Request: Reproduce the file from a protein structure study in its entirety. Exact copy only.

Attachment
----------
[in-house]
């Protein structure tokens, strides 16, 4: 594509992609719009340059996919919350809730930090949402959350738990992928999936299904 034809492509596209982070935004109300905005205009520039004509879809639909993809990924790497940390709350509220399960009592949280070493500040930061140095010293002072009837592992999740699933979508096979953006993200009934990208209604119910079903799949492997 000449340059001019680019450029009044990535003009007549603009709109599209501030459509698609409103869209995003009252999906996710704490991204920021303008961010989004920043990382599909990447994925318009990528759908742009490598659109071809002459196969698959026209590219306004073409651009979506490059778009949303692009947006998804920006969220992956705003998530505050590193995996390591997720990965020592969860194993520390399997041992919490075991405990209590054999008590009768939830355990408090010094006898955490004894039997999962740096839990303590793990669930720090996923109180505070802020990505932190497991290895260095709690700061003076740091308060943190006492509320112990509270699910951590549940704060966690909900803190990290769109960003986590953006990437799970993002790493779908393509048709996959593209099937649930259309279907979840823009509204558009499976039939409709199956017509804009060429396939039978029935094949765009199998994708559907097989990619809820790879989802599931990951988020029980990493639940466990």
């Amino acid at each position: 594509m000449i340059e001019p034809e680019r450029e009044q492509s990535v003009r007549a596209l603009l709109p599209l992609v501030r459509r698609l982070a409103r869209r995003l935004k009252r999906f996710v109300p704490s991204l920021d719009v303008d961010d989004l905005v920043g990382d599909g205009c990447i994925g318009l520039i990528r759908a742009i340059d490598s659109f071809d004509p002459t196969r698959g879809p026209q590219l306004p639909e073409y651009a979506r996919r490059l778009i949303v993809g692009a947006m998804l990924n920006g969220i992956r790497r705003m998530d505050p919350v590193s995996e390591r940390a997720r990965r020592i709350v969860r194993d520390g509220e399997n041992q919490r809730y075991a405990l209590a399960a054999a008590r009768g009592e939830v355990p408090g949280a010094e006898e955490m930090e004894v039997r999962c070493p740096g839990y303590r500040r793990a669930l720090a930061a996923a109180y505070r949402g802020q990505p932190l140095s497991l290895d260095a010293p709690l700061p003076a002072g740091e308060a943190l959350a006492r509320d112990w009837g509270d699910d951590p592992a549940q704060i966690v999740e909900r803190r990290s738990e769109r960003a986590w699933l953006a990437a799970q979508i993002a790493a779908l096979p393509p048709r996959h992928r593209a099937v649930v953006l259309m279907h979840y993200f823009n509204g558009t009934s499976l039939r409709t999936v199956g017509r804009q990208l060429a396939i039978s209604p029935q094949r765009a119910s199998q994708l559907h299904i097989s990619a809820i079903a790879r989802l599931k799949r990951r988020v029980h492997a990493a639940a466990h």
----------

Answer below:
[in-house]
């Protein structure tokens, strides 16, 4: 594509992609719009340059996919919350809730930090949402959350738990992928999936299904 034809492509596209982070935004109300905005205009520039004509879809639909993809990924790497940390709350509220399960009592949280070493500040930061140095010293002072009837592992999740699933979508096979953006993200009934990208209604119910079903799949492997 000449340059001019680019450029009044990535003009007549603009709109599209501030459509698609409103869209995003009252999906996710704490991204920021303008961010989004920043990382599909990447994925318009990528759908742009490598659109071809002459196969698959026209590219306004073409651009979506490059778009949303692009947006998804920006969220992956705003998530505050590193995996390591997720990965020592969860194993520390399997041992919490075991405990209590054999008590009768939830355990408090010094006898955490004894039997999962740096839990303590793990669930720090996923109180505070802020990505932190497991290895260095709690700061003076740091308060943190006492509320112990509270699910951590549940704060966690909900803190990290769109960003986590953006990437799970993002790493779908393509048709996959593209099937649930259309279907979840823009509204558009499976039939409709199956017509804009060429396939039978029935094949765009199998994708559907097989990619809820790879989802599931990951988020029980990493639940466990």
């Amino acid at each position: 594509m000449i340059e001019p034809e680019r450029e009044q492509s990535v003009r007549a596209l603009l709109p599209l992609v501030r459509r698609l982070a409103r869209r995003l935004k009252r999906f996710v109300p704490s991204l920021d719009v303008d961010d989004l905005v920043g990382d599909g205009c990447i994925g318009l520039i990528r759908a742009i340059d490598s659109f071809d004509p002459t196969r698959g879809p026209q590219l306004p639909e073409y651009a979506r996919r490059l778009i949303v993809g692009a947006m998804l990924n920006g969220i992956r790497r705003m998530d505050p919350v590193s995996e390591r940390a997720r990965r020592i709350v969860r194993d520390g509220e399997n041992q919490r809730y075991a405990l209590a399960a054999a008590r009768g009592e939830v355990p408090g949280a010094e006898e955490m930090e004894v039997r999962c070493p740096g839990y303590r500040r793990a669930l720090a930061a996923a109180y505070r949402g802020q990505p932190l140095s497991l290895d260095a010293p709690l700061p003076a002072g740091e308060a943190l959350a006492r509320d112990w009837g509270d699910d951590p592992a549940q704060i966690v999740e909900r803190r990290s738990e769109r960003a986590w699933l953006a990437a799970q979508i993002a790493a779908l096979p393509p048709r996959h992928r593209a099937v649930v953006l259309m279907h979840y993200f823009n509204g558009t009934s499976l039939r409709t999936v199956g017509r804009q990208l060429a396939i039978s209604p029935q094949r765009a119910s199998q994708l559907h299904i097989s990619a809820i079903a790879r989802l599931k799949r990951r988020v029980h492997a990493a639940a466990h």